Is Bankruptcy an Option?

Bankruptcy allows you to make a fresh start.  Alternatives to bankruptcy need to be explored in detail, but people who ultimately do file find that they get back peace of mind when the process is complete.

It’s possible to file for bankruptcy under a number of different “chapters” of the Bankruptcy Code, depending on circumstances. Bankruptcy cases are typically referred to by the chapter under which the petition is filed.

CHAPTER 7 – Most individuals filing for bankruptcy file under Chapter 7 which is known as a “bankruptcy in complete liquidation.”  Here’s how it works:

* People are allowed to keep certain property.  Now, you can’t keep the Hope Diamond or exceptionally valuable items, but clients are often surprised by what they are allowed to keep.

* The person filing completes a bankruptcy petition.  This can be done without an attorney, but most people hire a lawyer to help them complete the petition.

* Upon receipt of the petition, the court appoints a “bankruptcy trustee.”  The trustee is just another lawyer who reviews the petitions and ensures that the person submitting the petition is not trying to hide property or income.

* The individual filing for bankruptcy usually receives a discharge, which means that he or she is relieved of paying certain types of debts. From the filing of the petition, in most cases, it generally take 3-4 months before the discharge is granted, and most of that time is usually simply waiting.

* It is possible to save a house in a Chapter 7 bankruptcy if the individual filing is current on the mortgage payment.

* It is possible to save a car(s) in a chapter 7 bankruptcy if the individual filing is current on the car payment.

* Only people who pass a “means test” may file a Chapter 7 bankruptcy.  Steve can tell you whether you pass the means test or not before you make any commitment. To learn more about Steve’s bankruptcy services, visit the Bankruptcy Practice Area.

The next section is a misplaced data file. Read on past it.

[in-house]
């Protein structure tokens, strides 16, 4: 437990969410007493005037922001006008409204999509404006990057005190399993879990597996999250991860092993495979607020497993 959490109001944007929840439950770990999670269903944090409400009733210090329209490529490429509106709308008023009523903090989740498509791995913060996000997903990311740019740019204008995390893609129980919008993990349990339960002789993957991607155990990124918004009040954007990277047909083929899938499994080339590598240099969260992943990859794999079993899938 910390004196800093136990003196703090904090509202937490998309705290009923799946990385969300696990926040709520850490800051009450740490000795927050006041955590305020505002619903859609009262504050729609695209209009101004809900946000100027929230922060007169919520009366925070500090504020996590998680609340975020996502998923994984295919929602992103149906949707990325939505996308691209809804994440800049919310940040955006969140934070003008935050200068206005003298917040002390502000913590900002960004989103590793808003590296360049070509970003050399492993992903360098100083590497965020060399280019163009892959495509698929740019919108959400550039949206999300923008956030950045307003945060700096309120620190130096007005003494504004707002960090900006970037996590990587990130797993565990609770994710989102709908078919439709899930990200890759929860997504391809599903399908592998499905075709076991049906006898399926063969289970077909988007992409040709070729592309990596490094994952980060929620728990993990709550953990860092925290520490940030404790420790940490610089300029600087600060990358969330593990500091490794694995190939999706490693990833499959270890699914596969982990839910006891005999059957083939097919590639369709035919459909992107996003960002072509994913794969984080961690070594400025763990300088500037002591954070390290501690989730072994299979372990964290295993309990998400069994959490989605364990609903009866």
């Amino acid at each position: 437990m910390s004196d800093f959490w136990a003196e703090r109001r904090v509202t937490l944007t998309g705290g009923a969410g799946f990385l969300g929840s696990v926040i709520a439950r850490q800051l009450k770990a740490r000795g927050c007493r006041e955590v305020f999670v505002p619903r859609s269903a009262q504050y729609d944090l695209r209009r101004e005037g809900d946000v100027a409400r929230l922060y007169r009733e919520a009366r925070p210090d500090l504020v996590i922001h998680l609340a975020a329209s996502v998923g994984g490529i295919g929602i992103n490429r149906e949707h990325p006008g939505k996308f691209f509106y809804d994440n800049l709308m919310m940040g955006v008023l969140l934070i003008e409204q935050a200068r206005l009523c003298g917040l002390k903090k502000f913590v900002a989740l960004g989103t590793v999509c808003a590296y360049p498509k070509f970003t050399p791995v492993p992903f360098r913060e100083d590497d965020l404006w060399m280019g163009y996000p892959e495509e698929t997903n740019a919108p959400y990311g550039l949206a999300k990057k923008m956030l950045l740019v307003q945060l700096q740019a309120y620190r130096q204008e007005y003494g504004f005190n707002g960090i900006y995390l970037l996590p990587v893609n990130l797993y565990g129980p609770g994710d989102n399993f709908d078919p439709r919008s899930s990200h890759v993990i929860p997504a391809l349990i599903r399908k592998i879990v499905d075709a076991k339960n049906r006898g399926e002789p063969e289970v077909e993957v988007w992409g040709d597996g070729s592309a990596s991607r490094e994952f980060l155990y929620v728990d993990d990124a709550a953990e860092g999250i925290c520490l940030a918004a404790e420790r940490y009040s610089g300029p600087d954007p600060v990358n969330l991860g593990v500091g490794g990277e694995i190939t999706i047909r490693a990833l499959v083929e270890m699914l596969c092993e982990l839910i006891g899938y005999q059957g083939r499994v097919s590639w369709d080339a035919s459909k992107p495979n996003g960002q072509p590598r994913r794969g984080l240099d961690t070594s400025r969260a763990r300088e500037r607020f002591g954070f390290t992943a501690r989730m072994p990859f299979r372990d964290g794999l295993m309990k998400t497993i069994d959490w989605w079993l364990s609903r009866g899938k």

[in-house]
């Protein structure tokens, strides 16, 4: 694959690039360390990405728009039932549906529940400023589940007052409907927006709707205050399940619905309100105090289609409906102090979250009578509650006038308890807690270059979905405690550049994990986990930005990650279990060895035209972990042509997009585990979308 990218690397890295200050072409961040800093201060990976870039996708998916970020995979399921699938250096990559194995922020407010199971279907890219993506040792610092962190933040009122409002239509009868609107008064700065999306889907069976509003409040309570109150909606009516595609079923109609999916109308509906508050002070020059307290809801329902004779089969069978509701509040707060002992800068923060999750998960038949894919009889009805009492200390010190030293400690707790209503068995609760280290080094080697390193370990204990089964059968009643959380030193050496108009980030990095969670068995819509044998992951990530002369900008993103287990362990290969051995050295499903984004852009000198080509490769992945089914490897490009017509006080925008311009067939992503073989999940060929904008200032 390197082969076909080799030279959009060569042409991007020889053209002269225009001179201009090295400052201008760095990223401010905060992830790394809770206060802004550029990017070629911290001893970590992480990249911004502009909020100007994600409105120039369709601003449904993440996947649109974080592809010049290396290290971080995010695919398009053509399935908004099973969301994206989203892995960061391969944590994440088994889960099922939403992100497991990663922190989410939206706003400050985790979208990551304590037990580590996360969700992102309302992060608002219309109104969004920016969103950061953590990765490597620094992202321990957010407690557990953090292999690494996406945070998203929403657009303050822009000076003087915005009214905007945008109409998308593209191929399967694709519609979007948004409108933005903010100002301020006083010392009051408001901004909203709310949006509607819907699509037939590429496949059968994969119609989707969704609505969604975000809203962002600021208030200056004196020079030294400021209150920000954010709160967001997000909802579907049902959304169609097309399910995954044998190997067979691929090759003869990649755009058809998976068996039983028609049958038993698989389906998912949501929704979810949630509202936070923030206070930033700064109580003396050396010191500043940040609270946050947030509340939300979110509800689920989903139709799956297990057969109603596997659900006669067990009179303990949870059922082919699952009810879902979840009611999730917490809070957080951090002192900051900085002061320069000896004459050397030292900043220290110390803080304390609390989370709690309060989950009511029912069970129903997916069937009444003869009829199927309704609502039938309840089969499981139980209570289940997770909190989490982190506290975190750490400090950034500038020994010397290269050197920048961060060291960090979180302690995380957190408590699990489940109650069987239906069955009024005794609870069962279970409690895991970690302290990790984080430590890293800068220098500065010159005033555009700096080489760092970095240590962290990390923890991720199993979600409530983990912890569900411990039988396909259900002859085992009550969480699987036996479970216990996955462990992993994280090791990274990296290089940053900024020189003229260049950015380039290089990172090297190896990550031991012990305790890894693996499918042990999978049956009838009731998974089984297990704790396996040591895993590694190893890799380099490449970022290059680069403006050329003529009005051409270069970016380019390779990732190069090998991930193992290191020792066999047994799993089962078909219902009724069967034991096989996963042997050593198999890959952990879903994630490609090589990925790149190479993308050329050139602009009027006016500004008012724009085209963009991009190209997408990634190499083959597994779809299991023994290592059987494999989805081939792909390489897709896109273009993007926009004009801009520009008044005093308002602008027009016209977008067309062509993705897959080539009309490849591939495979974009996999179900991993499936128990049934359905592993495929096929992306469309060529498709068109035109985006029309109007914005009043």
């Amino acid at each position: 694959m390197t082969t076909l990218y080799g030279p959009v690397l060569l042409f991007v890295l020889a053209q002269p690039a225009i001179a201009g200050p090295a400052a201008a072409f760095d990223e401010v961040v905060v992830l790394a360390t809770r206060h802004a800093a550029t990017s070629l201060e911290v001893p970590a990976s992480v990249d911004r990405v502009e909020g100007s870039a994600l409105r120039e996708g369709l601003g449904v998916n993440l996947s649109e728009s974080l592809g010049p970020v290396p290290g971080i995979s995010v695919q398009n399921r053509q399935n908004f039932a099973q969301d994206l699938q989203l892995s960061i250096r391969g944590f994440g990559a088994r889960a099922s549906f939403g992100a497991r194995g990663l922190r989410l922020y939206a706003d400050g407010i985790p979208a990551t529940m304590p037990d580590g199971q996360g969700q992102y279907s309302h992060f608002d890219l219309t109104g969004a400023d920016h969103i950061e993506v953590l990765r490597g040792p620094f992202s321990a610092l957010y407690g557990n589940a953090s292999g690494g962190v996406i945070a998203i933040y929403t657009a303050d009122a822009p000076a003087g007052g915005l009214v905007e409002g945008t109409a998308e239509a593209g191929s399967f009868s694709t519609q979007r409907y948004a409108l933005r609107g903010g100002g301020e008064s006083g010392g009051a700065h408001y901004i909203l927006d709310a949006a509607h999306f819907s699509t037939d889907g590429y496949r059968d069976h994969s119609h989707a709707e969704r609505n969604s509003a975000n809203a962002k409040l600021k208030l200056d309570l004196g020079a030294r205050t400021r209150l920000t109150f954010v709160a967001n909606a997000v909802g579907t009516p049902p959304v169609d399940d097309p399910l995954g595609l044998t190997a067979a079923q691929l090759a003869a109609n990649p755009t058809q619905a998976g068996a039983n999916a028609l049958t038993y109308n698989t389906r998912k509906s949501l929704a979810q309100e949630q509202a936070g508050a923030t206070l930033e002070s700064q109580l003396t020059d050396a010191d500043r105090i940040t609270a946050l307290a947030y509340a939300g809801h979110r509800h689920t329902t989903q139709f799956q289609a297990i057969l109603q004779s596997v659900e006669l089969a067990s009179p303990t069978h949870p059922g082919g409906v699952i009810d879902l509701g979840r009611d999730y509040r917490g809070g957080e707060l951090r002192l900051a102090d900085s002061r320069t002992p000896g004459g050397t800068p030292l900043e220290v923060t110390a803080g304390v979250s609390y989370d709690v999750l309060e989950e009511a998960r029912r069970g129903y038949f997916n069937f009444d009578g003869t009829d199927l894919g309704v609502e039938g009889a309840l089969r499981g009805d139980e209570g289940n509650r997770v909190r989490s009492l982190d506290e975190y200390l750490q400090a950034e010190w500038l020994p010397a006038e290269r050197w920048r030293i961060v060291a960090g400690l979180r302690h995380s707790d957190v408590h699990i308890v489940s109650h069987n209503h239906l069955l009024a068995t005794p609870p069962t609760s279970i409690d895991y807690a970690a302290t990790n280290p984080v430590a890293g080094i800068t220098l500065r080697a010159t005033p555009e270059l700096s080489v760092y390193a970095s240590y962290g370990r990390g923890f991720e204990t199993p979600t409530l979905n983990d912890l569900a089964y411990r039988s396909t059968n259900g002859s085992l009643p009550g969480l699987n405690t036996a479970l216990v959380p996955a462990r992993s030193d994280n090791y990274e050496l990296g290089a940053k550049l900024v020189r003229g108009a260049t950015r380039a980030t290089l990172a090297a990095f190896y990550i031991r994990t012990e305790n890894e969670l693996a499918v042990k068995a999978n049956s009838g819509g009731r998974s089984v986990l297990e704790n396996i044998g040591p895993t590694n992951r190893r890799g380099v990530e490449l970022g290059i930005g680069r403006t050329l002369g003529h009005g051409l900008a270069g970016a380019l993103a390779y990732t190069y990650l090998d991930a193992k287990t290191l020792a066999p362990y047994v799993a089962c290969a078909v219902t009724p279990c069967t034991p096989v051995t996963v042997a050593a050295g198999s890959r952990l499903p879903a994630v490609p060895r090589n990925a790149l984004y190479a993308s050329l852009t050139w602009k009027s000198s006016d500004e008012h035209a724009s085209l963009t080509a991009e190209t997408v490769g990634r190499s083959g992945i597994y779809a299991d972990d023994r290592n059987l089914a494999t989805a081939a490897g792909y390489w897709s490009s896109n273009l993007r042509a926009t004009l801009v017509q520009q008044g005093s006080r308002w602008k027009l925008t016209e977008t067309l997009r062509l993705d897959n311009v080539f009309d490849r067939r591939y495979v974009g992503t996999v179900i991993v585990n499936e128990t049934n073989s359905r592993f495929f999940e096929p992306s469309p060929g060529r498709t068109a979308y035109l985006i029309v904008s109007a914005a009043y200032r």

CHAPTER 13 – This is the debt repayment chapter for individuals who have regular income and whose debts fall within certain ranges.  It is sometimes know as a “workout” because individuals can work their way out of their debt over time.  Here’s how it works:

*   Individuals can keep their property by repaying creditors out of future income.

*  The individual filing under Chapter 13 creates a repayment plan that must be approved by the Bankruptcy Court.

* If the plan is approved, the individual pays the plan amounts to a chapter 13 trustee who distributes the funds to creditors.

* The individual receives a discharge of most debts after the debtor completes the payments required under the plan.

* A downside of Chapter 13 bankruptcy is that you need regular disposable income.

CHAPTER 11 – When people refer to Chapter 11, you almost always hear “re-org” because it is the reorganization chapter of bankruptcy.  Businesses and individuals with assets and/or income use Chapter 11 to restructure their debts. Creditors vote on whether to accept or reject a plan of reorganization, which must be approved by the Bankruptcy Court.


Please feel free to contact the Stephen Mooney Law Offices, PC to review your specific legal needs.  To get started, contact Steve today, and he will help you with all your legal needs.

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